If you did not have your first aid certificate upon hire, you are responsible for the initial cost, which is currently $102.00, and Spectrum covers renewal fees.

  • If you are renewing your first aid, ask St. John Ambulance to invoice Spectrum Society
  • Let them know Spectrum Society will be paying for your course fee.

*St. John Ambulance may request authorization from Spectrum. Email with the date/location you want to complete the course and we will call them to confirm your registration.

First Aid is a requirement for employment as indicated in ‘Policy 4: Requirements for Employment.’

If requirements for employment are not met within a timely manner, shifts will be suspended without pay until this requirement is met. Below is a link to Spectrum’s First Aid policy:

Please respond back with your course date by August 1st, 2020.

Please let Judy know if you have any questions or issues registering, by emailing her at


British Columbians invited to have their say on recovery

British Columbians are invited to share their feedback as the Province continues to build a strong economic recovery that works for people.

“The pandemic has been challenging, but our province has already accomplished so much in this fight, thanks to British Columbians. We are at our best when we work together, and that’s how we’re going to move forward,” Premier John Horgan said.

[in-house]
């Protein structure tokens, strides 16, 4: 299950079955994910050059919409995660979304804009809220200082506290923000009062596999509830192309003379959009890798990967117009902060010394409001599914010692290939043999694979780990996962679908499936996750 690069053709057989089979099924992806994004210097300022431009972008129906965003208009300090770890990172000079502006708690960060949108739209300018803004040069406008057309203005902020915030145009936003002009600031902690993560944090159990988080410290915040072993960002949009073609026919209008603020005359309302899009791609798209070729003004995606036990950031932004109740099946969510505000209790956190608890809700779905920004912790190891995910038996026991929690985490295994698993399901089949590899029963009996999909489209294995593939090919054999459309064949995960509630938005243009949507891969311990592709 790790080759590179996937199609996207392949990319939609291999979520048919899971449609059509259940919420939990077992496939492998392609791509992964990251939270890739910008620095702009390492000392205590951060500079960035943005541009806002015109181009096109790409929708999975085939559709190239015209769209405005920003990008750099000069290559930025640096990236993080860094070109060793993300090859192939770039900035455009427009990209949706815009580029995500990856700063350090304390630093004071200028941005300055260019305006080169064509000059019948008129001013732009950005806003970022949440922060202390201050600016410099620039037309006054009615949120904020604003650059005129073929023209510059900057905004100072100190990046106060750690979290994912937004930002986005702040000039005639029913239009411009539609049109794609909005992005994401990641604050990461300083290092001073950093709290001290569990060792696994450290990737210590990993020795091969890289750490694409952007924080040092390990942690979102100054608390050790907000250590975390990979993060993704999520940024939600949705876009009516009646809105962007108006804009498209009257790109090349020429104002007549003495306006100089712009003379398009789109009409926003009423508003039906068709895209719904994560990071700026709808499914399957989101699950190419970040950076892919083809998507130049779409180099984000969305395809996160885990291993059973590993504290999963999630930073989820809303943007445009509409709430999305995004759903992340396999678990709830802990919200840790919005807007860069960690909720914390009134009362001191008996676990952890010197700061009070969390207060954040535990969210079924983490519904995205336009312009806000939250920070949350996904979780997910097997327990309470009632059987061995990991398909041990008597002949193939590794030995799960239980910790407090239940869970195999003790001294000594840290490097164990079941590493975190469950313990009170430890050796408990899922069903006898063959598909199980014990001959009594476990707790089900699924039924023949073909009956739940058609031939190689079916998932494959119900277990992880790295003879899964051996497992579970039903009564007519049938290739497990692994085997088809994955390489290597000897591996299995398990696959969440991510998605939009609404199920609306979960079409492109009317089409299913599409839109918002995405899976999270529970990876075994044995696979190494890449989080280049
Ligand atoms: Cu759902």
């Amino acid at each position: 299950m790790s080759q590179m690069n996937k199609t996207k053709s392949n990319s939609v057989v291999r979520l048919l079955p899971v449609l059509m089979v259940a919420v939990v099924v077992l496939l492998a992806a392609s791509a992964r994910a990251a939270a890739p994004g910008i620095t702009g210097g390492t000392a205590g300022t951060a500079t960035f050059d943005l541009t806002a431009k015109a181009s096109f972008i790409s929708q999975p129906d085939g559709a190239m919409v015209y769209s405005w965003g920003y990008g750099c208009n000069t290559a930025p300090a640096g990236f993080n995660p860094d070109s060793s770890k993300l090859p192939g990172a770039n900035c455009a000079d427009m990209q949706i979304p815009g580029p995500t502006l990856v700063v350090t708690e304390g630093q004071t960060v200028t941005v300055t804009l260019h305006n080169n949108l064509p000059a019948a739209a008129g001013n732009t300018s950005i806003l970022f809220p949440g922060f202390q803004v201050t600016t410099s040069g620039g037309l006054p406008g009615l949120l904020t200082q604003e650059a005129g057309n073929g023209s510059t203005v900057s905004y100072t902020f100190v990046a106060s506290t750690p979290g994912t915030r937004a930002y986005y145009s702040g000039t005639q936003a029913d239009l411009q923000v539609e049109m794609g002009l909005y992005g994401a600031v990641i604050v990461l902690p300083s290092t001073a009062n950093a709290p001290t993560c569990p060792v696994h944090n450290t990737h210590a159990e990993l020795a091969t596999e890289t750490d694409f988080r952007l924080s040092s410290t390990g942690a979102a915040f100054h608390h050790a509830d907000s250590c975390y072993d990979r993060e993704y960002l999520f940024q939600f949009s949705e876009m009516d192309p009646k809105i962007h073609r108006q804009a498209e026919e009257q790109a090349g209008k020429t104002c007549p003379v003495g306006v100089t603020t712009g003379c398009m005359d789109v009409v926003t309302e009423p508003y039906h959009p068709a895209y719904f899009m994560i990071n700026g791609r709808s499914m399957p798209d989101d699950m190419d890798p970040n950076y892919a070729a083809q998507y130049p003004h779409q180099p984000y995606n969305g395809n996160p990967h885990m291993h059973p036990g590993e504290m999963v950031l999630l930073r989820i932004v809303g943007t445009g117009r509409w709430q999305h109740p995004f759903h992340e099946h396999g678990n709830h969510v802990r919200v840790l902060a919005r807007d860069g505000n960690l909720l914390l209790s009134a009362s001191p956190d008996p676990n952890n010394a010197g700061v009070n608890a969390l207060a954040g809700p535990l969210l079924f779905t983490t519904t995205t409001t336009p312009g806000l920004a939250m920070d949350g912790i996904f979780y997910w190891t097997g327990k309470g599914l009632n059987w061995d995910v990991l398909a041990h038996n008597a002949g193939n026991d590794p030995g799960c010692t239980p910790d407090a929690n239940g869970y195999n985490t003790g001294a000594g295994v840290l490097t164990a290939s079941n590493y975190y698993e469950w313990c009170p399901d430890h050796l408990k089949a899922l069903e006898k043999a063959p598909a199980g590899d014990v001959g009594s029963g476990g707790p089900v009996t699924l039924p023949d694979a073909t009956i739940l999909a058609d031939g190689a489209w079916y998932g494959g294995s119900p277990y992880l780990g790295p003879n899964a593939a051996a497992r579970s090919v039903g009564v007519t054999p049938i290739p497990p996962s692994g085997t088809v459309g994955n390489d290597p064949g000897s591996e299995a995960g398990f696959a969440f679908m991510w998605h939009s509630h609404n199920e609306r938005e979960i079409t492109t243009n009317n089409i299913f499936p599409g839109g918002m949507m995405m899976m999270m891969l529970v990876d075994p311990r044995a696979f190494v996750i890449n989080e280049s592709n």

“Throughout the pandemic we’ve been meeting with businesses, labour, First Nations, not-for-profits and more to get their perspective. We’ve heard lots of good ideas, and we are taking action. We want to hear directly from British Columbians to make sure the recovery works for them.”

There are three main ways for people to share their ideas, experiences and priorities:

• An online survey is the fastest and easiest way to provide answers to some important questions and give advice. Visit:
• Respond to the paper, Building B.C.’s Recovery, Together: Have Your Say, which was released on Wednesday, June 17, 2020. Ideas and responses can be submitted to:
• Participate in virtual town halls. British Columbians can learn more about the virtual town halls here:

The full announcement is here:

– Wash Your Hands
– Keep Your Distance
– Stay Home if you are sick


Whether you’re giving back or paying it forward, volunteering your time is a great way to get back more than you give. As a bonus, volunteering has a positive impact on your mental and physical health!

From the heart, for the heart

Evidence suggests that volunteering may help reduce blood pressure and lead to a longer lifespan. Volunteering often involves physical activity which is excellent for heart health.

Teaching and learning

Giving back can help you meet new people with fresh perspectives and skills you otherwise may never have encountered. Sharing not only your knowledge and expertise, but learning from those around you is a great way to grow and work on your personal development.

Keep connected

Studies have shown that donating time to help others makes people feel more socially connected, thereby helping ward off loneliness and depression. In these times, virtual volunteering is also being leveraged which offers even more ways to connect with others.

Positive direction

Many organizations rely on the charity of others, and playing a part in a shared mission can bring new meaning into your life. Volunteering can add to your sense of purpose as it often allows you to provide essential assistance to others.

Today, our situations are all very different, so remember that there is no gesture too small. Whether it’s getting groceries for your neighbour to reduce their exposure, donating to a local charity, or using spare fabric to sew non-medical masks, there are countless ways to give back.


The GroupHEALTH Living Well Team